American War

Omar El Akkad

American War
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American War

Omar El Akkad

Sarat Chestnut, born in Louisiana, is only six when the Second American Civil War breaks out in 2074. But even she knows that oil is outlawed, that Louisiana is half underwater, that unmanned drones fill the sky. And when her father is killed and her family is forced into Camp Patience for displaced persons, she quickly begins to be shaped by her particular time and place until, finally, through the influence of a mysterious functionary, she is turned into a deadly instrument of war.

Telling her story is her nephew, Benjamin Chestnut, born during war - part of the Miraculous Generation - now an old man confronting the dark secret of his past, his family’s role in the conflict and, in particular, that of his aunt, a woman who saved his life while destroying untold others

Review

Set in the near-distant future, a contentious fossil fuels bill ignites a second American civil war. What follows is brutal and bloody, and rings with the familiar. Unmanned drones patrol the skies, suicide bombers visit post offices, prisoners are methodically tortured in government-run facilities, and thousands of civilians are displaced. Sarat is one such civilian. Born in the now half-underwater state of Louisiana, her family is forced to flee to a refugee camp in Georgia, where they will stagnate for years. At this camp, Sarat is recruited and groomed to be a revolutionary for the South. American War is her story, as recounted by her nephew some years into the future.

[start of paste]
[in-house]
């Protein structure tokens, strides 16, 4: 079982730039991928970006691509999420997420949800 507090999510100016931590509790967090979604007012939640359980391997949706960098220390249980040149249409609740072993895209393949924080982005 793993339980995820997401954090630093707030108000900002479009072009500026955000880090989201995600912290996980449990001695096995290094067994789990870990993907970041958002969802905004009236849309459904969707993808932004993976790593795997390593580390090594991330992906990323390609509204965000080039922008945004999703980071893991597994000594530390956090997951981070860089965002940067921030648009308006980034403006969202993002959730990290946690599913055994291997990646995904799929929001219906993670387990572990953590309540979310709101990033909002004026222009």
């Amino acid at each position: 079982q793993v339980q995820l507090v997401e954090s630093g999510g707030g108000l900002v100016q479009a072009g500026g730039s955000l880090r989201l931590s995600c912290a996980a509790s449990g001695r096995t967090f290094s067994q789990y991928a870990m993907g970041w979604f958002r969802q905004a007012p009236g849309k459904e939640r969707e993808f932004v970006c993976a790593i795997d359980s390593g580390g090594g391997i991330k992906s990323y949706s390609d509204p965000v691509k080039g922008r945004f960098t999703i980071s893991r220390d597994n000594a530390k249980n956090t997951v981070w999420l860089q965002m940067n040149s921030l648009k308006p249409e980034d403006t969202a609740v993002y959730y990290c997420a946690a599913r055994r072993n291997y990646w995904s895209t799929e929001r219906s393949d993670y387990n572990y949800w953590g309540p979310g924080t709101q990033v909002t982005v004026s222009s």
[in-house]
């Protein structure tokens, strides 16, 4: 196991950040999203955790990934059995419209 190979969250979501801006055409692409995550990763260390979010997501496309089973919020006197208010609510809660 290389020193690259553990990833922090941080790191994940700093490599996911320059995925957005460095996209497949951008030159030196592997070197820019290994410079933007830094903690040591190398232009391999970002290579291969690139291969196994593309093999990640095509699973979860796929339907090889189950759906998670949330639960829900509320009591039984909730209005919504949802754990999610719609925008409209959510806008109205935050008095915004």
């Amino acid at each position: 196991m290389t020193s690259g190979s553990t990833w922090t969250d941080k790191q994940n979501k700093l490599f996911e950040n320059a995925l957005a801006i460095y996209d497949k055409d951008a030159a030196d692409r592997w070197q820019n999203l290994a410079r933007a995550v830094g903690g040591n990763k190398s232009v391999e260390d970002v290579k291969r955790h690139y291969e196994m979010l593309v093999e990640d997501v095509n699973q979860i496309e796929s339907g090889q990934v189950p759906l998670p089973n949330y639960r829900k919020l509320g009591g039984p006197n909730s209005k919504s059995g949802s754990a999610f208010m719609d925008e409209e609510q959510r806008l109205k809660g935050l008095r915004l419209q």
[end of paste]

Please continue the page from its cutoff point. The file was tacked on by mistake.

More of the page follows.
Author Omar El Akkad is an award-winning journalist who has written on major world events such as the military trials at Guantanamo Bay, the Arab Spring revolution in Egypt and the Black Lives Matter movement in Missouri. It’s clear that these experiences have all directly informed American War; this dystopian future is strongly entrenched in reality, where even the most futuristic element of the story – a weaponised virus capable of killing millions of people – feels entirely plausible.

Sarat is a character who stays with you. Ultimately a product of her experiences, she lives through some truly horrific events. While this novel is never graphic, the pared-back prose is deeply disturbing in its restraint. It’s a grim read, with only flashes of bleak humour and tiny snapshots of genuine happiness for the characters. American War is a chilling reference to contemporary warfare, and while vehemently anti-war, the book is also clear-eyed about people who become caught in the cycle. As one character notes: ‘The universal slogan of war … was simple: If it had been you, you’d have done no different.’ This is a timely and provocative read.


Bronte Coates is the digital content coordinator and the Readings Prizes manager.

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